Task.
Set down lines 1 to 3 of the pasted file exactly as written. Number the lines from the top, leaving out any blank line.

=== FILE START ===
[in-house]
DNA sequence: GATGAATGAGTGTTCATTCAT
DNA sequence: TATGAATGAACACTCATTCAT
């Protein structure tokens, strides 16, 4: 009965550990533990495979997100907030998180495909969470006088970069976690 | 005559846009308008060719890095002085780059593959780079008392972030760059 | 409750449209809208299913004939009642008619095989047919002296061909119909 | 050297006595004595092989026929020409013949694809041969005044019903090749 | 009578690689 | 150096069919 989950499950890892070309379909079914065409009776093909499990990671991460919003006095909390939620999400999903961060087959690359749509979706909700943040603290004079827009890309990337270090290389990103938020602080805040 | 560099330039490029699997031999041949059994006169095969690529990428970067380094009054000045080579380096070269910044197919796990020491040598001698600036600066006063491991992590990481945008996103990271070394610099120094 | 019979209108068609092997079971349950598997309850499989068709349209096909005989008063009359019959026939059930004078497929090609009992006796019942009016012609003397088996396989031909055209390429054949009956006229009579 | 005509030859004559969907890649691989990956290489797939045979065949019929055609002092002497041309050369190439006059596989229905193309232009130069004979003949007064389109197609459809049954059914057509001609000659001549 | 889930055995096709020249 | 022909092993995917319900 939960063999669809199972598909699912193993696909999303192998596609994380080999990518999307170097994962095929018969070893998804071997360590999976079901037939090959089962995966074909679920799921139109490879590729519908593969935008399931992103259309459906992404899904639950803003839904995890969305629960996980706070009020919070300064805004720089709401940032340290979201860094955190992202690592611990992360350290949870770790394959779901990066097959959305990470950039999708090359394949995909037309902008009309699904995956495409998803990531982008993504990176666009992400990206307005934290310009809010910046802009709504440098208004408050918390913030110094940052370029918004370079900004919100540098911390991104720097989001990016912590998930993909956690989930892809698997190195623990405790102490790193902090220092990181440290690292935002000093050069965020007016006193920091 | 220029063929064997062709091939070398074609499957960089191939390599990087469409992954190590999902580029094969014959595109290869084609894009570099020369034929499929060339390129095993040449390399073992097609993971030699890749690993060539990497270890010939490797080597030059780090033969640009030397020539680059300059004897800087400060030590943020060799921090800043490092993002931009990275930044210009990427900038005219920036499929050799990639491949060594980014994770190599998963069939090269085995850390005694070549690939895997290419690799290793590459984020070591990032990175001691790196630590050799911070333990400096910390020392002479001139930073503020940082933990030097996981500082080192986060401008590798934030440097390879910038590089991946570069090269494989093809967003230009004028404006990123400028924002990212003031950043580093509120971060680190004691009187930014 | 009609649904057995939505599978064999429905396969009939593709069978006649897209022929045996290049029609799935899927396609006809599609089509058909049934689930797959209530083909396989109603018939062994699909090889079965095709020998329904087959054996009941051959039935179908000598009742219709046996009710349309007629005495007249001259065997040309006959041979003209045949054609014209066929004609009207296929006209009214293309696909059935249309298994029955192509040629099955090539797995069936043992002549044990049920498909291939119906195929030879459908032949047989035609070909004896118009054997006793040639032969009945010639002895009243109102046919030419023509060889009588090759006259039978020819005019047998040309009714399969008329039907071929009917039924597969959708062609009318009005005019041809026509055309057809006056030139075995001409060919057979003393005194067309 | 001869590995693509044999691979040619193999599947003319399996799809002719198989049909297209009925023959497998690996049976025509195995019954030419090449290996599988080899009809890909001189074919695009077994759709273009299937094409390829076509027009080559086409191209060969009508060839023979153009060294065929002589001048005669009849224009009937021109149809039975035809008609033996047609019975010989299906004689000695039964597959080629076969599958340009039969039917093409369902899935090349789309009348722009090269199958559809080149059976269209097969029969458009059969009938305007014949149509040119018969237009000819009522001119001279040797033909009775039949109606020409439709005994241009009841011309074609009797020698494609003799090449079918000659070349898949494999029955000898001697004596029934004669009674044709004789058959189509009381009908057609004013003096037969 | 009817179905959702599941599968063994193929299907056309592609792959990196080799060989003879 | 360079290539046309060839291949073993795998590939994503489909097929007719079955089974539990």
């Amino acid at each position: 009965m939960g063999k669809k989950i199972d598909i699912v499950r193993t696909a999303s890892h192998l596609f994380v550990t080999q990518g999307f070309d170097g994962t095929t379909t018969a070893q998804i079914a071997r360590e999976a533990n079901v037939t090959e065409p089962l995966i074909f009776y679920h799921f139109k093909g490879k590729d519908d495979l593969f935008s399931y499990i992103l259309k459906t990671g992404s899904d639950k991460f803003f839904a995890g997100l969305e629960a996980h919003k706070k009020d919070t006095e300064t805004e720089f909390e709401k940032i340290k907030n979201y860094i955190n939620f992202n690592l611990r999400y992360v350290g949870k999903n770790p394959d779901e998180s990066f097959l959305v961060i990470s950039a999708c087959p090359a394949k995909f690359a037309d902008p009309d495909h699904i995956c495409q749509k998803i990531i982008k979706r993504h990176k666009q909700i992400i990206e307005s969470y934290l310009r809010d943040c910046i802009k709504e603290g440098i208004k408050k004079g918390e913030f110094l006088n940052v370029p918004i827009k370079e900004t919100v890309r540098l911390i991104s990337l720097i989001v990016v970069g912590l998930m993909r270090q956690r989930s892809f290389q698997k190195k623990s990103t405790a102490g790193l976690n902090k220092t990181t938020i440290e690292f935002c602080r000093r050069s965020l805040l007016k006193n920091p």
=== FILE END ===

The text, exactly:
[in-house]
DNA sequence: GATGAATGAGTGTTCATTCAT
DNA sequence: TATGAATGAACACTCATTCAT